The vicious debt trap has forced Pakistan to ludicrous levels of austerities – the country has apparently put the official residence of the Prime Minister on rent, meaning the house will be rented out to host fashion shows and cultural and educational events to generate funds, media reports said.
Prime Minister Imran Khan has already shifted to his other residence at Bani Gala in Islamabad in a residential locality on the eastern bank of Rawal lake.
In September 2018, Khan had garnered (Pakistani) Rs.23 lakh (one Indian rupee equals 2.19 Pak rupees/Pkr) when his PTI government auctioned eight buffaloes kept by his predecessor Nawaz Sharif at the PM House for his “gastronomic requirements”. The government auctioned 61 luxury cars recently, raising some Rs.200 million. The plan was to auction 102 surplus cars, including bullet-proof vehicles, and four helicopters used by the Cabinet Division.
The sale of three buffaloes and five calves belonging to the PM house had fetched Pkr 2,302,000 in an auction held in Islamabad, Dawn newspaper had said, adding that most of them were bought by supporters of ousted Prime Minister Nawaz Sharif.
Pakistan’s public debt went past 87 per cent of the GDP at the end of 2019-20, up from about 72% of GDP at the end of 2017-18. The country’s total external debt and liabilities rose to $113.8 billion in fiscal year 2020 from $106.3 billion in the fiscal year 2019.
Earlier this year, the country’s finance minister Dr Hafeez Sheikh while presenting the fiscal policy and debt policy statement to parliament revealed that Pakistan’s total debt is Rs 36.5 trillion with Rs 11.5 trillion borrowed during the past two years — Rs 600 billion for debt servicing, Rs 3 trillion for the rupee-dollar parity correction and 1.5 trillion rupees for subsidies to meet the tax shortfall due to COVID-19 outbreak.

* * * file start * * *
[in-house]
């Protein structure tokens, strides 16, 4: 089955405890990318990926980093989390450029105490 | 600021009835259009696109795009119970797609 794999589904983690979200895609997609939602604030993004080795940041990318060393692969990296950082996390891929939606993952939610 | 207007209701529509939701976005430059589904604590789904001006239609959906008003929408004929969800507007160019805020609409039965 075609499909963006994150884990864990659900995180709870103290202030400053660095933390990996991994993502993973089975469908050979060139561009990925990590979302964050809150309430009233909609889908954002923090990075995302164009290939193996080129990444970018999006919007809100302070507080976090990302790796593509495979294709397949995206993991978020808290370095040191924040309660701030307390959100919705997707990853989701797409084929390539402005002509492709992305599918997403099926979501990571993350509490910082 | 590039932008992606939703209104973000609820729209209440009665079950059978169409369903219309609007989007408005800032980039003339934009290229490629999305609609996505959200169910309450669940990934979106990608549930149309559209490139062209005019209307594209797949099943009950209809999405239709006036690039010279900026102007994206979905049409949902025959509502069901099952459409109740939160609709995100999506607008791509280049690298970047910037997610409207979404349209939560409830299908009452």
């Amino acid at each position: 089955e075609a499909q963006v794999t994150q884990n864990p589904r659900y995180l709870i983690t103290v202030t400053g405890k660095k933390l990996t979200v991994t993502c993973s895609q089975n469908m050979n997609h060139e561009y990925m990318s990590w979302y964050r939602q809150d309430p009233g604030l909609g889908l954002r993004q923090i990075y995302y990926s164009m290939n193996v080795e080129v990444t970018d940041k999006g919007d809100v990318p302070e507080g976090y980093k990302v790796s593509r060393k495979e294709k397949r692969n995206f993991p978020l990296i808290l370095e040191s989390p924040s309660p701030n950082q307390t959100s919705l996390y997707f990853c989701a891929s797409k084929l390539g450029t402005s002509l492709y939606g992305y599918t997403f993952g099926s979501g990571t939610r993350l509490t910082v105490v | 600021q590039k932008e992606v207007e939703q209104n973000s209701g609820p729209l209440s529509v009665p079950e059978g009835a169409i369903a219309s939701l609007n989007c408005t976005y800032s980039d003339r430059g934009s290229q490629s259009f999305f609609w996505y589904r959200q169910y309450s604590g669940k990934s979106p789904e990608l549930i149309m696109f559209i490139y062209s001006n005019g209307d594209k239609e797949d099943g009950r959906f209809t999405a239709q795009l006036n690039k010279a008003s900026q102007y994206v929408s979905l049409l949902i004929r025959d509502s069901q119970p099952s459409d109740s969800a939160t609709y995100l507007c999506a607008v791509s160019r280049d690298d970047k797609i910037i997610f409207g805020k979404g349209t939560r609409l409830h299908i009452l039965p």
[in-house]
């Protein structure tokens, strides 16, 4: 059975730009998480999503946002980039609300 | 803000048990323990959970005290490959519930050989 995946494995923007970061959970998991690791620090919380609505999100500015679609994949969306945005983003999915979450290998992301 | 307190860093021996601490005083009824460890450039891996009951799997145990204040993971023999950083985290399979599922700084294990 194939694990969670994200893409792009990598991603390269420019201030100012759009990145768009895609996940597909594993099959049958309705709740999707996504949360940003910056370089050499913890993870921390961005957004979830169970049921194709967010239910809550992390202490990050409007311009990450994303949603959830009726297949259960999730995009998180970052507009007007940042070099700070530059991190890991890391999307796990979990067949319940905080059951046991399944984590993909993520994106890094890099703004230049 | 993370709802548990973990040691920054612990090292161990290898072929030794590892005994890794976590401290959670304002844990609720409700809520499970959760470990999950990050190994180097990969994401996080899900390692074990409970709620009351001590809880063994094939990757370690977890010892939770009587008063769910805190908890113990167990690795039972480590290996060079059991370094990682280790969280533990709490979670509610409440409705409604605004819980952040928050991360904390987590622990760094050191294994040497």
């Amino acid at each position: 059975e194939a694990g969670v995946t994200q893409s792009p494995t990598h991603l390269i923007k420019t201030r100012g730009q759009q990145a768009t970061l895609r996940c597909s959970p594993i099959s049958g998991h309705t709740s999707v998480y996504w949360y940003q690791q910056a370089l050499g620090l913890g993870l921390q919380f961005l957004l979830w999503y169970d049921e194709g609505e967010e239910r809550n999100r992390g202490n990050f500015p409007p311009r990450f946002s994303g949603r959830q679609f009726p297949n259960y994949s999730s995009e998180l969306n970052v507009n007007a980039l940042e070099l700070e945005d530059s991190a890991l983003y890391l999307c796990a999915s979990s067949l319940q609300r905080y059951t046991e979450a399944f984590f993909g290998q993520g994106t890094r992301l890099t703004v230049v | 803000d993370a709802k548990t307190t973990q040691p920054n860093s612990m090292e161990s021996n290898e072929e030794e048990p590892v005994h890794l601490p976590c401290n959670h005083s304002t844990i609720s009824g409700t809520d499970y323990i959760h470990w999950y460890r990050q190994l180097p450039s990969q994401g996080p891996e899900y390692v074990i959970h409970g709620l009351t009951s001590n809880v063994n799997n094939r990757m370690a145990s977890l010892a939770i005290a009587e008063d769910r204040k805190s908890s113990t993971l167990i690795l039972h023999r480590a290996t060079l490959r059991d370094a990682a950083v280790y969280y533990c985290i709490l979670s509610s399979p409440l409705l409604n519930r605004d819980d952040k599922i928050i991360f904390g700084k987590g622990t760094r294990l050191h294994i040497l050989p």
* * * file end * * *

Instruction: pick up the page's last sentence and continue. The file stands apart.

Debt servicing has become the biggest problem for the government as it must borrow continuously to pay back the previous debts.
Data released by the State Bank of Pakistan reveals that the Imran Khan government paid $11.895 billion in external public debt servicing during 2019-20 and $3.593 billion during the first quarter of this fiscal year.
A major source of ‘circular debt’ or the power sector’s outstanding debt is the fixed costs paid to the independent power producers that contribute significantly to electricity generation in Pakistan. However, the primary cause is the capacity payments to large power projects set up since 2015, primarily as part of the multibillion-dollar China Pakistan Economic Corridor (CPEC) initiative.
Things have come to such a pass that the Pakistan federal government has considered mortgaging the gigantic Fatima Jinnah Park in the F9 sector in Islamabad for procuring a loan of 500 billion PKR, as per Pakistan media reports. This comes amid declining relations of Pakistan with its two biggest sources of foreign remittances and foreign exchange — Saudi Arabia and the United Arab Emirates (UAE).
As if it was not enough, the Pakistan government has decided to mortgage the country’s major airports and road network and issue Sukuk bonds, Federal Information Minister Fawad Chaudhry said in June this year. A sukuk is an Islamic financial certificate, similar to a bond in western finance, that complies with Islamic religious law Sharia.
The summary to mortgage government assets for large-scale borrowing through issuance of Sukuk bonds was approved by the federal cabinet, Geo News reported.
According to the summary, Sukuk bonds will be issued and loans will be taken out, keeping Islamabad Expressway, Islamabad-Peshawar Motorway, Pinid Bhattia-Lahore motorway section, and airports of Lahore, Islamabad and Multan as collateral.